If you look at the label of the cider you might purchase at your local store, you’ll notice something interesting. The label will say that the cider is “filtered and pasteurized”. This may sound like a promising idea for a bottle you are buying at the store, but you’ll find that while one can still get great benefits from pasteurized cider. You will not get the same benefits from the cider as you might get with cooking or using it to help with digestion concerns. You can find ciders that are not filtered or pasteurized, but they are much rarer in stores.
Notes on making apple cider vinegar:
The recipe will call for sugar, but honey is a decent alternative. Regardless of what you may use, the sugars will not influence your blood sugar. Make sure that your equipment is extremely clean, especially your storage jars. Also, be sure to use a variety of apples when you make your cider to ensure a strong mix of flavors. You may notice a layer of a white scum on the top of the cider. This is natural, but be wary of mold as this will mean there is a problem with the process. Keeping the apples submerged will prevent mold, and tightly sealed jars will deter gnats and flies.
Let’s get started!
- Supplies you will need:
- Clean jar or jars depending on how much you are making
- Apple scraps (fill jar three-fourths of the way full)
- Cane sugar
- Filtered water
- Fermentation weight
- A filter (coffee filter or cheesecloth)
- Rubber band
The recipe for apple cider vinegar:
All you need for this recipe is your apple scraps and some time, so let’s give it a try.
- Apple scraps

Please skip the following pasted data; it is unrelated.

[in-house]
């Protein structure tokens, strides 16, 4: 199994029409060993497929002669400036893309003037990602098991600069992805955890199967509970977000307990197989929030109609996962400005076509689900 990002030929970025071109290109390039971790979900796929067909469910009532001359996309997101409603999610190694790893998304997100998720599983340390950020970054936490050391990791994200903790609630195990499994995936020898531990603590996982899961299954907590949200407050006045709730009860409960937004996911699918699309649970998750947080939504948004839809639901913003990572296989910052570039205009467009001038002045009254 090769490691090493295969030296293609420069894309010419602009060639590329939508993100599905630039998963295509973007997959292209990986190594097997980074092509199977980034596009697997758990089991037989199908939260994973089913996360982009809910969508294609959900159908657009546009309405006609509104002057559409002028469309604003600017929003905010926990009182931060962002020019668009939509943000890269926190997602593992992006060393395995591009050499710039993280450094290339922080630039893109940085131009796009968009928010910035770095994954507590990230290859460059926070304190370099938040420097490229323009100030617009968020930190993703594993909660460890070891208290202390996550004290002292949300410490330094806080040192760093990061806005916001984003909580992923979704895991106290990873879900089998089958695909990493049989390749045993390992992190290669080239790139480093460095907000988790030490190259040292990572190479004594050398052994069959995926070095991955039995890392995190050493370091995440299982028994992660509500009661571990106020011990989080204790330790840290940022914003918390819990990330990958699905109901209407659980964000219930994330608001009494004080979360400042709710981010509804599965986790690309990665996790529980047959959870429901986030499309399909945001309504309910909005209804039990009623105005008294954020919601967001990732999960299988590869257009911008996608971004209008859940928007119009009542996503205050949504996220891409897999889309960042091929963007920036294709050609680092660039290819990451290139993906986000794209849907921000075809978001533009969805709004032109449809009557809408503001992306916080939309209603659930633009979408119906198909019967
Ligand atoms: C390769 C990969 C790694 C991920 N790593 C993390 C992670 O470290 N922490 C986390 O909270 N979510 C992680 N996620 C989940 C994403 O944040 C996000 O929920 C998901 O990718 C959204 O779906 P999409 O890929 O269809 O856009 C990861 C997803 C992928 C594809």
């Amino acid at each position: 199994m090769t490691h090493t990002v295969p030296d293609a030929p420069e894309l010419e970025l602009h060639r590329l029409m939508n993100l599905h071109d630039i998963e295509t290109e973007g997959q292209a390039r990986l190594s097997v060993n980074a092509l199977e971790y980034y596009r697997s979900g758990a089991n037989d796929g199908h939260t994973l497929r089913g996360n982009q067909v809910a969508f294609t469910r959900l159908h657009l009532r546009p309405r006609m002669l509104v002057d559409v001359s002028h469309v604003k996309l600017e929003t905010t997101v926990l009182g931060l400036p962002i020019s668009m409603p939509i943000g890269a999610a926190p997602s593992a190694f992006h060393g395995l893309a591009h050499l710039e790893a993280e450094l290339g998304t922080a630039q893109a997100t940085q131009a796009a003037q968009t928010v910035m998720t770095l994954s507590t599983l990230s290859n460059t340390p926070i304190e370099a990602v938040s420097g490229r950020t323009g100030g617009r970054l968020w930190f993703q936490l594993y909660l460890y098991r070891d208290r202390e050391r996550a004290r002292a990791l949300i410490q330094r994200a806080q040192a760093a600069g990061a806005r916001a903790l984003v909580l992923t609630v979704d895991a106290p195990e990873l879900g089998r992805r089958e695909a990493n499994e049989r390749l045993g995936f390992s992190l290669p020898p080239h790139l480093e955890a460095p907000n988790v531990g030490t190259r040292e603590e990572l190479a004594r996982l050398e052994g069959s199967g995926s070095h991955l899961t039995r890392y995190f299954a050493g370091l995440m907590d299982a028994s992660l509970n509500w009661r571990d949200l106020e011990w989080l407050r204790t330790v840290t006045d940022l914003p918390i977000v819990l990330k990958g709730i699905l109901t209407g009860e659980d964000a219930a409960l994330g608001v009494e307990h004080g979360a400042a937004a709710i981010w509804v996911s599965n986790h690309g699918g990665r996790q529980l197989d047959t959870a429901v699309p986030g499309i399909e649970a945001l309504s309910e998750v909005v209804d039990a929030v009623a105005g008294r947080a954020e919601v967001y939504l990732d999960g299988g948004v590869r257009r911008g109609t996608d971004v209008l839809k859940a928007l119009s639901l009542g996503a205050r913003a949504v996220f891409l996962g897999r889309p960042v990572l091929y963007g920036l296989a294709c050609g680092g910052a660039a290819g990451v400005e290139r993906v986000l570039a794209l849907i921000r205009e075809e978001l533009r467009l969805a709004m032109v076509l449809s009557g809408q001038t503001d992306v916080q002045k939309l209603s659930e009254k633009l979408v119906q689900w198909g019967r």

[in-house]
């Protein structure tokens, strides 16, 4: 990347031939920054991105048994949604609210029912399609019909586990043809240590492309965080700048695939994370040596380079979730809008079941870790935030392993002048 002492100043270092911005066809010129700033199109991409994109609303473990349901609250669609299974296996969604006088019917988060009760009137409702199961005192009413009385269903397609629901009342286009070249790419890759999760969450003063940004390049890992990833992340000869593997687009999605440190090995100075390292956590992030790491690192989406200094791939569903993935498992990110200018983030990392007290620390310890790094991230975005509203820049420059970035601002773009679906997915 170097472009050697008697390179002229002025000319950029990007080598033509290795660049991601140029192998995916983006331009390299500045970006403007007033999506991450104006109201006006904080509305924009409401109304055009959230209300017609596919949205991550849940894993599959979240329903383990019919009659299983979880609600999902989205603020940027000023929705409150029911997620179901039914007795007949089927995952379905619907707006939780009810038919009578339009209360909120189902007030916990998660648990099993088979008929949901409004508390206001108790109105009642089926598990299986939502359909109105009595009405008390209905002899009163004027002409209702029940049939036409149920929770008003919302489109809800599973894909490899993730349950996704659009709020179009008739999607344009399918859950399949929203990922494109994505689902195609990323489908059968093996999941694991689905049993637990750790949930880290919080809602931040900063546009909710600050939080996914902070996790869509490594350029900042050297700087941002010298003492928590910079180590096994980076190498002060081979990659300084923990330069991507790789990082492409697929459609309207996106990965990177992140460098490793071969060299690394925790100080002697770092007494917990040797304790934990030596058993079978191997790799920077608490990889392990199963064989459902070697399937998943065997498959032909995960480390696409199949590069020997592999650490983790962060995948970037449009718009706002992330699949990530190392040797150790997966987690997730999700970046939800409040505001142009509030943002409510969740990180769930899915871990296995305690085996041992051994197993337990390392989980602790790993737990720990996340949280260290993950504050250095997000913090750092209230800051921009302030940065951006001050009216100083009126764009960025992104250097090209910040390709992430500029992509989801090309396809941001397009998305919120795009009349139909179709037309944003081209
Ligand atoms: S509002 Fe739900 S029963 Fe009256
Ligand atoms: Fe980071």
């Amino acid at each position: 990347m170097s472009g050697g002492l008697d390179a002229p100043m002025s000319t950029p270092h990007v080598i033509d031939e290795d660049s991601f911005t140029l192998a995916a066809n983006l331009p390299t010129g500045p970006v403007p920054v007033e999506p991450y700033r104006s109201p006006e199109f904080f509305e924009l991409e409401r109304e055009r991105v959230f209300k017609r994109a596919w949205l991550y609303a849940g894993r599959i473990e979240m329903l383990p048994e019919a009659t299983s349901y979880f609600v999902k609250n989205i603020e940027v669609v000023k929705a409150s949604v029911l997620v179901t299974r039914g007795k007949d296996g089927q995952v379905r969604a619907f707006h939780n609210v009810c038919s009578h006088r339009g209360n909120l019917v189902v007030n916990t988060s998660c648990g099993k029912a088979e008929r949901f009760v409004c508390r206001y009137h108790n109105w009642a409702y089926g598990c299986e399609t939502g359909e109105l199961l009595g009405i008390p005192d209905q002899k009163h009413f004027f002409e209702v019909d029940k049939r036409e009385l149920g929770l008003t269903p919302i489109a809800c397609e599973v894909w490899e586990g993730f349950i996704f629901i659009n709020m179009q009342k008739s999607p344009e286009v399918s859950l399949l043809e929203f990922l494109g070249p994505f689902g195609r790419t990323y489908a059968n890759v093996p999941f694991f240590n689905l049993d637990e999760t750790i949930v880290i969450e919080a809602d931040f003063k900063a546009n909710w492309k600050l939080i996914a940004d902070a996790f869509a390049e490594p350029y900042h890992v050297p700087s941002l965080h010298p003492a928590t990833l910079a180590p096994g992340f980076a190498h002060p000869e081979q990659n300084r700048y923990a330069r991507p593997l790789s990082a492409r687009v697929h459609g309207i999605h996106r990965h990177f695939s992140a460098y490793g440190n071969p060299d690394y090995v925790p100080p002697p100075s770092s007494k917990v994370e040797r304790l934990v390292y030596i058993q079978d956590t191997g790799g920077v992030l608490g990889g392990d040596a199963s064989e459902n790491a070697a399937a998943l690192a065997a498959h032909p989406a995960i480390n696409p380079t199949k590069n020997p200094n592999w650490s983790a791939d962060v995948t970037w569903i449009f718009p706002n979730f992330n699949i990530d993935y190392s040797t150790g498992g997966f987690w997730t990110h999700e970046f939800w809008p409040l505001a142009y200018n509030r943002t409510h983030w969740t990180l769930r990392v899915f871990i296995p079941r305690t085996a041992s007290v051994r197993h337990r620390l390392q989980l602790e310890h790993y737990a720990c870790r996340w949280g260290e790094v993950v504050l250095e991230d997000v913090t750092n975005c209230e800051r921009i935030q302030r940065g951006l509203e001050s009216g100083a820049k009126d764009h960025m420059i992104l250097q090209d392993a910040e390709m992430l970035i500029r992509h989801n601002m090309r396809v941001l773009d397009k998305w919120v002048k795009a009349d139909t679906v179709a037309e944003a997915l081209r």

- Filtered water
- Cane sugar
- Make sure that your jars are very well cleaned, and dry.
- Fill jar three-fourths of the way full of pieces of apple. Make sure the pieces are chopped rather than whole.
- Dissolve one tablespoon of sugar into one cup of water. Adjusting the quantity to fill the jar. (Make sure that the apples are completely covered with the sugar water before you continue.)
- Pour the sugar water over the apples until they are covered.
- Weigh down the apples so that they do not float with a fermentation weight, or with a smaller jar that will make sure the apples stay submerged.
- Cover the jar with your filter securing it with a rubber band to keep it free from any bugs.
- Store the jar in a dark location that is consistently at room temperature. A kitchen cabinet is a great option.
- This process will take up to three weeks, but be sure to check in on your apple cider vinegar every few days; making sure that you are not having issues with floating apple pieces or mold.
- After three weeks, you will notice that the mixture will still smell sweet, that’s due to the apple pieces in the jar. Filter out the apple pieces and compost them. Then you can return the fluid to the jar.
- Cover the jar again and place it back on the shelf for 3 to 4 weeks. Be sure to stir the contents of the jar every few days to prevent it from settling.
- Continue to test the apple cider vinegar until it reaches the tartness level that you like best. At this point, you can transfer it to another jar with a lid you can secure. Enjoy your homemade apple cider vinegar!
Are you ready to give it a try?
Now that you have the steps and know how to process your own apple cider vinegar, it’s time to decide if you are ready to give it a try. Be sure that you have all your supplies ready to go, and keep aware of where you will store the jars while you wait for your apples to go through the process. The process is well worth the wait, producing useful apple cider vinegar. Hopefully, you have noticed the process is simple if you keep track of the time frame for your cider as it transforms in the darkened space where you have stored it.
Start experiencing apple cider vinegar health benefits, today!
When you make food and beverages using apples, why not make use of the entire apple? This is a wonderful way to make a fantastic product for your own personal use at home, as well as a gift for friends. Not only can you adjust the cider to the tartness that you like best, but you will also notice the superb health benefits of using your homemade cider today.